Where there is hope, there is future.
Today is Hunger Action Day.
For many in my beloved Golden State, today will go unnoticed. It will be what it always is — a Wednesday full of its special nuances with perhaps homework, meals and snacks, pleasant weather, and most definitely, a dose of stressful traffic. It will be normal. Life will be as it always is. For others however, myself included, this is the day we have been waiting for. In fact, you could even say, that this is the day we’ve been hungry for.
More than 300 California residents from all around the state — from the beach towns to the gritty parts of the city — have committed their day, their energy, and their hearts to visiting with their representatives to advocate for their neighbors and friends who every day face hunger. To these few hundred residents who have taken the time to journey to Sacramento, the opportunities that today provide could be life changing for thousands.
There might be big changes coming to the United States food aid program this year, and it could save millions of lives.
U.S. food aid, which began in the 1950s, spends an average of $2 billion a year* and has done much to prevent hunger and starvation across the globe. However, it has also been criticized for being inefficient, wasteful, and even self-serving.
Currently, up to 75 percent of the money we spend on food aid has to be used to pay for purchasing food from American farmers and shipping them overseas. This food saves lives, yes, but up to 16 percent of the money is spent on shipping. To make matters worse, American commodity crops are often significantly more expensive than food bought elsewhere.
Without such high requirements for American commodities, more money could go to buying food and saving lives. In fact, the United States is the only donor country to mandate by law that a certain amount of its donations must support its own economy.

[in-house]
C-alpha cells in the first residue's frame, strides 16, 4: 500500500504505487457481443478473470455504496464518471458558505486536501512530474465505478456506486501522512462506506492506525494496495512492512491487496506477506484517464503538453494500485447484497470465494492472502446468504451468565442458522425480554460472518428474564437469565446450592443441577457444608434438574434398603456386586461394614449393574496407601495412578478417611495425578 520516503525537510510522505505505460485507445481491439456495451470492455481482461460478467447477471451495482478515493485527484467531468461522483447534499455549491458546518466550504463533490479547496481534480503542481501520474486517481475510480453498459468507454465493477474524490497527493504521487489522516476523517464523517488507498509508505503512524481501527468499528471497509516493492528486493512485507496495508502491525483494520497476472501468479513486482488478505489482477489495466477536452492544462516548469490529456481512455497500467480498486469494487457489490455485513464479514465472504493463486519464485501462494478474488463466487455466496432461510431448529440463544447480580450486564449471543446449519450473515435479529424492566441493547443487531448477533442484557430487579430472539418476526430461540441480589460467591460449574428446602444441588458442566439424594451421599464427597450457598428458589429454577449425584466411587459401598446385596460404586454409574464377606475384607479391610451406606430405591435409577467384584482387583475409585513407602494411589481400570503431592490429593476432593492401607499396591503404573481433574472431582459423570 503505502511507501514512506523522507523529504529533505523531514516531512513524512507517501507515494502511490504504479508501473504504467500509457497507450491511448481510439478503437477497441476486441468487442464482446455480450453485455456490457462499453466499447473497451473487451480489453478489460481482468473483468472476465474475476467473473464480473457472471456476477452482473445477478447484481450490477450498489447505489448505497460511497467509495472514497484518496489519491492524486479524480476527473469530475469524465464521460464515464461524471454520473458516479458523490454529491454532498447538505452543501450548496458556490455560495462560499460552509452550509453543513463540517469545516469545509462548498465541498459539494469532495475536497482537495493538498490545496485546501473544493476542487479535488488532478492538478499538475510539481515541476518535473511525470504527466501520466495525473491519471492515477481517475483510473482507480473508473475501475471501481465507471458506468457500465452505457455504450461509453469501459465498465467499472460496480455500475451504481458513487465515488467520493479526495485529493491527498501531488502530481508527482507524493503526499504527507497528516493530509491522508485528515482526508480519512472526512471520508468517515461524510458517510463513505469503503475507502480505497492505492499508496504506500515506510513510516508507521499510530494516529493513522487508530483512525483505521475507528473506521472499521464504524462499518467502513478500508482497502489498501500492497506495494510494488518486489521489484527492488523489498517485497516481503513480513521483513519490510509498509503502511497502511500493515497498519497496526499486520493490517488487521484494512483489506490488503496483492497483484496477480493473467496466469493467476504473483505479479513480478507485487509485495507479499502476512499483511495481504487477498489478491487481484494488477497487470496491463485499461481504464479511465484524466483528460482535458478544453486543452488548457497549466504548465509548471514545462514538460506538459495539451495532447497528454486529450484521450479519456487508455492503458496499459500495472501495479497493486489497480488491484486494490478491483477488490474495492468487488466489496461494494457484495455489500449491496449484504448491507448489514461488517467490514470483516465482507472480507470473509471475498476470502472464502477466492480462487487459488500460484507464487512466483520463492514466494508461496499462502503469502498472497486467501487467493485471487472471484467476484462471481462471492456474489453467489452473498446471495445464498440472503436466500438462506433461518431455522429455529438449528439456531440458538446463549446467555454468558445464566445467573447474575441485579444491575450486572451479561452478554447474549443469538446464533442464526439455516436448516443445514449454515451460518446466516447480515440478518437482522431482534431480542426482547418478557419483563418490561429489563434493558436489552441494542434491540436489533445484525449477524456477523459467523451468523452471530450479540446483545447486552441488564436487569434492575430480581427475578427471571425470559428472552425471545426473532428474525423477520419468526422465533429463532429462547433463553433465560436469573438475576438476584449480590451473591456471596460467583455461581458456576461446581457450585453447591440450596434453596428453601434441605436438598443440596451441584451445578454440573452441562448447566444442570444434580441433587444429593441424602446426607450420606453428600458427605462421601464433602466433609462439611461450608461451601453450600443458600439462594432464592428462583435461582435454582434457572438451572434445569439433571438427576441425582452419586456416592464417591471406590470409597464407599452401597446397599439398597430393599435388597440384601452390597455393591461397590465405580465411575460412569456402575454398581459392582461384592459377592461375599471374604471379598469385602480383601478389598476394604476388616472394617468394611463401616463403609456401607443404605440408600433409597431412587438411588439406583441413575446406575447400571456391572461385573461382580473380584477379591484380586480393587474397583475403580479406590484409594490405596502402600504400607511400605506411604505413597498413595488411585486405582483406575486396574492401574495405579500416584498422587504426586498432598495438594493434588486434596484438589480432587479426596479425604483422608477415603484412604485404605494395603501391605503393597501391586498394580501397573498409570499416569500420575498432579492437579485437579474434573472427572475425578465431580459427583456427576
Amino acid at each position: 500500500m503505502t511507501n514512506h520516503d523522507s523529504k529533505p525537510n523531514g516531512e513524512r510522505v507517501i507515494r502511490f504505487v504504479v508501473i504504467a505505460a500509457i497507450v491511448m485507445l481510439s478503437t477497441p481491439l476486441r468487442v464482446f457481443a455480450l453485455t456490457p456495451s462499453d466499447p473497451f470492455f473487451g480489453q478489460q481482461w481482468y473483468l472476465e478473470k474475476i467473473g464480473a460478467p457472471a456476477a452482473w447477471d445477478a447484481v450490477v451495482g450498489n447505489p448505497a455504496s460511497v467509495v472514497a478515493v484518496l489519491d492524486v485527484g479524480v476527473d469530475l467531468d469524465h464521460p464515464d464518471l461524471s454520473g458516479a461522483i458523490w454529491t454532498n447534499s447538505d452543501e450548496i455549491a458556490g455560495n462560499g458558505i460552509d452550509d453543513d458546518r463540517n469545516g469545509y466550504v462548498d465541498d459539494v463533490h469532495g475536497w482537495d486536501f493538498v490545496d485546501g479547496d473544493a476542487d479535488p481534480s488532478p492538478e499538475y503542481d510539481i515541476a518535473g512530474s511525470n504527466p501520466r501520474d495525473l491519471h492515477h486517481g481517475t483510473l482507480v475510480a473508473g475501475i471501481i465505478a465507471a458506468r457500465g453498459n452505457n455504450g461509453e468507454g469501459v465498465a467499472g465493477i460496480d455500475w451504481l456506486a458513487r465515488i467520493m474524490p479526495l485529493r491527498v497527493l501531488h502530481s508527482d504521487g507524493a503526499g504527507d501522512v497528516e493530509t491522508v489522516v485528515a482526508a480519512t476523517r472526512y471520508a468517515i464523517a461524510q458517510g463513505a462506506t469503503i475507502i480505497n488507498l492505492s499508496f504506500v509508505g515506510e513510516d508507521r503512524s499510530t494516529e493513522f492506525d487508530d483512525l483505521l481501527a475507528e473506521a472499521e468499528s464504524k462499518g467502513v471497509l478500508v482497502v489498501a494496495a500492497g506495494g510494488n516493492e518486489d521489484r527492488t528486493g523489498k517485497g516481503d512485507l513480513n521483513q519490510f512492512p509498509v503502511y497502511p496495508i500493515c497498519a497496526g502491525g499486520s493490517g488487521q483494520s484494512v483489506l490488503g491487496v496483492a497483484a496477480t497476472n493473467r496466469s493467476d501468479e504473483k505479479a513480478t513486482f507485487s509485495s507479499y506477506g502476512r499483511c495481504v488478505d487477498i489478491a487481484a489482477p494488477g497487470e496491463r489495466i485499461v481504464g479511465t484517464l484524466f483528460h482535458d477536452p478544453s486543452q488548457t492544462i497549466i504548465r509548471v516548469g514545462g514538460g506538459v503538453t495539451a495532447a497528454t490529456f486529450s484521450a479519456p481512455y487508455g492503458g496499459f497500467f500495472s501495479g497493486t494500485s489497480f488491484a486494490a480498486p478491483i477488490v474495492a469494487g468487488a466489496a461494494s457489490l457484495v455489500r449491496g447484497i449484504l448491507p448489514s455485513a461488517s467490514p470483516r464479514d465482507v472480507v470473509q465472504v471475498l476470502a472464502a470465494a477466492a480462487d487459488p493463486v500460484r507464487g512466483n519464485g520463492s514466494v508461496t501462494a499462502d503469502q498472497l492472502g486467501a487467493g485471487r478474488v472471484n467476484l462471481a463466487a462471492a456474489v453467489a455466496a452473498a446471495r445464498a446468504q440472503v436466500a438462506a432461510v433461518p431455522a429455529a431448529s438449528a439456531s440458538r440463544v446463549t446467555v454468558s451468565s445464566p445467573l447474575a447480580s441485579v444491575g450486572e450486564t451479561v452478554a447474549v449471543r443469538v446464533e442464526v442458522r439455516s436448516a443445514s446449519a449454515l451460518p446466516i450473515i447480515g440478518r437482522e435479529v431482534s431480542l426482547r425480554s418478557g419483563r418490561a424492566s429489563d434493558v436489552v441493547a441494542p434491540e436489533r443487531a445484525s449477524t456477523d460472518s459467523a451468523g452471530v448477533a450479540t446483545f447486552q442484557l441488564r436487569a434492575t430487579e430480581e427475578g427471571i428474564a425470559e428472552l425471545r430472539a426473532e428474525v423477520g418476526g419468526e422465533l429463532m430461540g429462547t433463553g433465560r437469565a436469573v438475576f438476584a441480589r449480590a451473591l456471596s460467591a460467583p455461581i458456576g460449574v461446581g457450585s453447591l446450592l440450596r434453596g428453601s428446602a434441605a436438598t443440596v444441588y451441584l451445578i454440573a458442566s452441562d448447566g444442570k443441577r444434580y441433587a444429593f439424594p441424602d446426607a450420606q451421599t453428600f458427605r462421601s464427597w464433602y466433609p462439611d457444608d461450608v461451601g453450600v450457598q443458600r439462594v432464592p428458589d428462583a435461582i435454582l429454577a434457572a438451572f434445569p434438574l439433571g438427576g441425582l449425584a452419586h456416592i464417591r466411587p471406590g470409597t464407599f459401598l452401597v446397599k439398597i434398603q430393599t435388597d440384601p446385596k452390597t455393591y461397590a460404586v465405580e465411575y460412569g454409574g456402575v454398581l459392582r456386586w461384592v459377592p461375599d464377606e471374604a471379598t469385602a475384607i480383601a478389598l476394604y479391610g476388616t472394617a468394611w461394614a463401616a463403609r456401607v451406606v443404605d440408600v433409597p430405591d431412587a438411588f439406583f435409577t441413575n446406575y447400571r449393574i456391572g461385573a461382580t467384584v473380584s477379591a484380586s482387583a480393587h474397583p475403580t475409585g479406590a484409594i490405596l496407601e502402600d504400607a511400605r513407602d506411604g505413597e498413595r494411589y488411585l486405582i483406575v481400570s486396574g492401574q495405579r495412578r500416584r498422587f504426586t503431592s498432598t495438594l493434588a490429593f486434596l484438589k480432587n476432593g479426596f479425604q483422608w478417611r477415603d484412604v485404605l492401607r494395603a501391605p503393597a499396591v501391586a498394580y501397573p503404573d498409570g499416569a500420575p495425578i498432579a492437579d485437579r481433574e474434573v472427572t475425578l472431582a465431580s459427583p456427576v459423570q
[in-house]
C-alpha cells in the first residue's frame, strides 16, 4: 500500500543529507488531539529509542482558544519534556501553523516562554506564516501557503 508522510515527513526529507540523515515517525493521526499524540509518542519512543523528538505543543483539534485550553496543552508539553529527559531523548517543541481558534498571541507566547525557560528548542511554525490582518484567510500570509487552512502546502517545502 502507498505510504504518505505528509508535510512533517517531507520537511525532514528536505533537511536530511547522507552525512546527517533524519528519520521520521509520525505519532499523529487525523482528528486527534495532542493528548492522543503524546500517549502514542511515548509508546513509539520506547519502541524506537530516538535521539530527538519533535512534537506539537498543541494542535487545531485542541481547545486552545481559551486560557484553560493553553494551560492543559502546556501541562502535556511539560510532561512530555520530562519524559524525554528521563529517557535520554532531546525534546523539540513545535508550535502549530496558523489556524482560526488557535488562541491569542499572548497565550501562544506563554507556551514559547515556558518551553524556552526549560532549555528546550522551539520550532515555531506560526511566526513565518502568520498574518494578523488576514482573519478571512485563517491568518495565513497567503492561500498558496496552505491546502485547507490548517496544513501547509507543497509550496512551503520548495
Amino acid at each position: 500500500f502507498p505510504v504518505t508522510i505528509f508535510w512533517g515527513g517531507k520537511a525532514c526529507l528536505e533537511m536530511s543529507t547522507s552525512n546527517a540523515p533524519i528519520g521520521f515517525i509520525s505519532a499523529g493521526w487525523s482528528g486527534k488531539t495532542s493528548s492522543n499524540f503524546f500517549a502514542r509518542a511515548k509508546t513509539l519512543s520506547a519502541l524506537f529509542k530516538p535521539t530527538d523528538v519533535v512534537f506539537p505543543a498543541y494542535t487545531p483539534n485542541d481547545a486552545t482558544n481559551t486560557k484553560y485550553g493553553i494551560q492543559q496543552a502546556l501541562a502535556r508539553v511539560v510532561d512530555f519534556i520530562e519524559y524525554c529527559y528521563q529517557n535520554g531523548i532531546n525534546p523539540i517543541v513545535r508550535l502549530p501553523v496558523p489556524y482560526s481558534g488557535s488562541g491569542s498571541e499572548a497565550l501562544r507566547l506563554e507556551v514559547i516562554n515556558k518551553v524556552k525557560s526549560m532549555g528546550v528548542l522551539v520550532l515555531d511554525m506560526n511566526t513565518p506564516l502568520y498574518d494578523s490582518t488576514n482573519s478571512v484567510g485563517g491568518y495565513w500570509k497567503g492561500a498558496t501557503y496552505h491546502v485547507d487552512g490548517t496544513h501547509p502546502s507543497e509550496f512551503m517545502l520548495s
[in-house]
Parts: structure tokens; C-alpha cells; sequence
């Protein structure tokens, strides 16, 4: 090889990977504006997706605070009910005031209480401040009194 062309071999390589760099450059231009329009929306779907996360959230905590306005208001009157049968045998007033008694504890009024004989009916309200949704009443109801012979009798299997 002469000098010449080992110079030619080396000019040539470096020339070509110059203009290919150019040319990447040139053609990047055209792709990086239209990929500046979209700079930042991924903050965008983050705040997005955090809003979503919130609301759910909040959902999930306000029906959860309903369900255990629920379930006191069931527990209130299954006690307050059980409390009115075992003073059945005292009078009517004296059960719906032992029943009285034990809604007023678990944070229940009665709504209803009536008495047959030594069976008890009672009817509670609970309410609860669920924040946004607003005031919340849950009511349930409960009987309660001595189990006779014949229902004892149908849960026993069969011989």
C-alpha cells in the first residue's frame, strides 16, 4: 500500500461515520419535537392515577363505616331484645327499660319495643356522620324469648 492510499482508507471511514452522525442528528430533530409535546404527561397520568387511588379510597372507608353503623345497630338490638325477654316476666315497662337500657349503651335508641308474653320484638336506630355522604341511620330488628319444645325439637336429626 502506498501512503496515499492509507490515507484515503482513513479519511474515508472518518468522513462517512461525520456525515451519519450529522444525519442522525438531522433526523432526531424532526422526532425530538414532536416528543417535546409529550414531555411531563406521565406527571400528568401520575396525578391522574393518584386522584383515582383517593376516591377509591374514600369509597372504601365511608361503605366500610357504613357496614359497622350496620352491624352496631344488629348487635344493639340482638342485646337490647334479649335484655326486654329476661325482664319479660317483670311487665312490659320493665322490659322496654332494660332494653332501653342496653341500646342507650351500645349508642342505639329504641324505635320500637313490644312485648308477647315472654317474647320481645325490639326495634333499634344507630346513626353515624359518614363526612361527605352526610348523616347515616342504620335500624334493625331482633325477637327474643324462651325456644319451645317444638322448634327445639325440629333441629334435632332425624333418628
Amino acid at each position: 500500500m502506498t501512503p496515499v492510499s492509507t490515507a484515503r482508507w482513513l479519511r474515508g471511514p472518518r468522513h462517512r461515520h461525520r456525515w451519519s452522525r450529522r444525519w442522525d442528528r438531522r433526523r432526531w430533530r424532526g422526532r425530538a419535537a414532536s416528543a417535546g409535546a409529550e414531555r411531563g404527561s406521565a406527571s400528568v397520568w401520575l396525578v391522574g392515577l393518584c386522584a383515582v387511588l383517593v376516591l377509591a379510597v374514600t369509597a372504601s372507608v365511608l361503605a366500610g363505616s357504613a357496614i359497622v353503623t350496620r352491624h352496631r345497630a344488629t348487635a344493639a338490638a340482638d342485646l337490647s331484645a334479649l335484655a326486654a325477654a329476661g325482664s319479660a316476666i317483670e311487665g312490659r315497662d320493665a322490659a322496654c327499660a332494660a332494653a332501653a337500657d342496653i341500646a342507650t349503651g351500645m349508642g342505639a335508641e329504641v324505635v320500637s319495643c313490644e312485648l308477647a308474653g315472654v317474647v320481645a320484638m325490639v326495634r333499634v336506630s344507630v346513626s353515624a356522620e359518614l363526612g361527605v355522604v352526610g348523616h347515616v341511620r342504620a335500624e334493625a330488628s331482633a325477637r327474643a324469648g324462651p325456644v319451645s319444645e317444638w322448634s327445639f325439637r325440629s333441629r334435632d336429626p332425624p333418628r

Picture this: Hundreds of thousands of women, men, and children plod across barren cracked earth. Dead cows and human corpses litter the roads, revealing to us evidence of two things: 1) the hottest summer on record in Somalia, which caused the worst drought and famine in 60 years; and 2) twenty years of a truly failed Somali government swallowed up in cycles of violence.
Picture this: Posturing politicians claim to stand up for the rights of Americans, even as they hijack the proverbial steering wheel of America. They hold a proverbial gun to the heads of every American, and say outright that they'd have no problem driving us all off a proverbial cliff if millionaires and billionaires don't remain protected from raised taxes, and if we don't cut more programs that protect working and poor people.
When I first visited Ethiopia at the height of the 1984 famine, I watched as twenty-four people died of starvation in less than fifteen minutes, right in front of my eyes. Barely five years into my career as a Congressman, nothing my staff told me beforehand could have prepared me for what I saw on that trip.
Gasping at awful photographs of unspeakable human suffering is one thing; bearing firsthand witness to human suffering is another thing entirely. Glancing at a picture of a starving child in the newspaper, you can always turn away, but when you're staring into the eyes of a mother who has just lost that child, it's a completely different story. There's no looking the other way.
That's why I often describe those first Ethiopia experiences as my "converting ground" on issues of global hunger. What happened in Ethiopia changed me, and changed how an entire generation looks at hunger.
It's also why I'm currently back on the Horn of Africa, reporting on the ground from the Dadaab refugee camp in eastern Kenya, less than fifty miles from the Somali border. And I am appealing to my affluent brothers and sisters in the United Stated and around the world not to look away. We need your help.